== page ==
"Just because the networks wave a check at us is no reason we should stage a game for them. I think the TV double-header, two NFL games back to back on Sunday afternoon, is a mistake. You already have the husband watching the college game all Saturday afternoon. Add six hours on Sunday afternoon and, if we are not careful, we'll have the strongest union in the world against us: the housewives."
THE GENTLE KILLER
When Namu, the killer whale, was being ferried south from the fishing town where he was captured, a lot of naysayers predicted disaster (SI, July 12 et seq.). Namu, it was confidently claimed, would die of shallow water, of polluted water, of starvation or of loneliness. Well, he didn't, and now things are looking up. After two months in which he has entertained more than 125,000 visitors to Seattle's waterfront, Namu has been moved to winter quarters on the southern tip of Bainbridge Island 12 miles across Puget Sound. There he is protected from winter storms and has cleaner water. His new home is a small (about four acres) cove in which he has plenty of room to exercise and 35 feet of water for sounding. Since Namu is 22 feet long and weighs an estimated four tons, that is far better than the 60-foot-by-40-foot pen in which he has been confined.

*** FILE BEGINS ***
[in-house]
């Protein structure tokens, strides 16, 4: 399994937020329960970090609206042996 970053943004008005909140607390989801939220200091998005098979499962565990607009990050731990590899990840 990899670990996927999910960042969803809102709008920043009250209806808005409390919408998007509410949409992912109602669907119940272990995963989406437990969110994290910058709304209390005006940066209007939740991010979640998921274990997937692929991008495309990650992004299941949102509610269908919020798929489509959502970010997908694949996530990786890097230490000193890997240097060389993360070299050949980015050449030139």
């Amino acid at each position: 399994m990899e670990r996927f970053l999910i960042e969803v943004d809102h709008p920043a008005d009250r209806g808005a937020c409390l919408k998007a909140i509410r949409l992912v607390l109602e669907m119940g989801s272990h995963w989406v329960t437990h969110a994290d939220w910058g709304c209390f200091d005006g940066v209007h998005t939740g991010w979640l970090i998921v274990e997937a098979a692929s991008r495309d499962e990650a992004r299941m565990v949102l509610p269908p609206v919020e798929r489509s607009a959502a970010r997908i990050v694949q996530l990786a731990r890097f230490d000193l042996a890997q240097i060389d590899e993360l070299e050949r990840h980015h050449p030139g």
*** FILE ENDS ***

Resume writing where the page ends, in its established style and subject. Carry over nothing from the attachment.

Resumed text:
During the summer Namu refused food, but with the coming of cooler weather his appetite picked up to the extent that he is now 400 pounds overweight. He consumes 370 to 400 pounds of fresh-caught salmon daily and will eat no cheaper fish.
For a killer, Namu has turned out to be extremely docile. Owner Ted Griffin, Seattle Marine Aquarium director, has taught him to roll over and respond to what Griffin terms a "whale call"—a high-pitched, whirring sound. He also has a trick of his own—pushing Griffin's small rowboat, occasionally coming up on it from underneath and partly carrying it on his back. Griffin has been a frequent cohabitant of Namu's old pen, climbing in to exchange "whale calls" and chirpings and to pat the whale affectionately on the nose. To date Namu has not opened his jaws in anger but, says Griffin, "he sometimes likes to butt me around with his snout.
"He's pretty powerful," Griffin noted, "and there's always the danger of getting a broken rib."
This winter Griffin hopes to build a larger pen with a better view, but estimates on its cost range from $150,000 to $300,000, figures which leave the owner a bit shaken. Still, the answer may be at hand. Television producers, impressed by the success of the Flipper series, have been dropping by. Namu may yet have his own show.
THEY SAID IT
? Paul Wiggins, 6-foot-3-inch defensive end of the Cleveland Browns: "When I came up nine seasons ago I was one of the tall ones who stood in the back row when they made the team picture. Now I'm in the third row."
? Charles O. Finley, owner of the 10th-place Kansas City Athletics: "We finished closer to the Yankees than any time since I've had the club. I think we're making headway."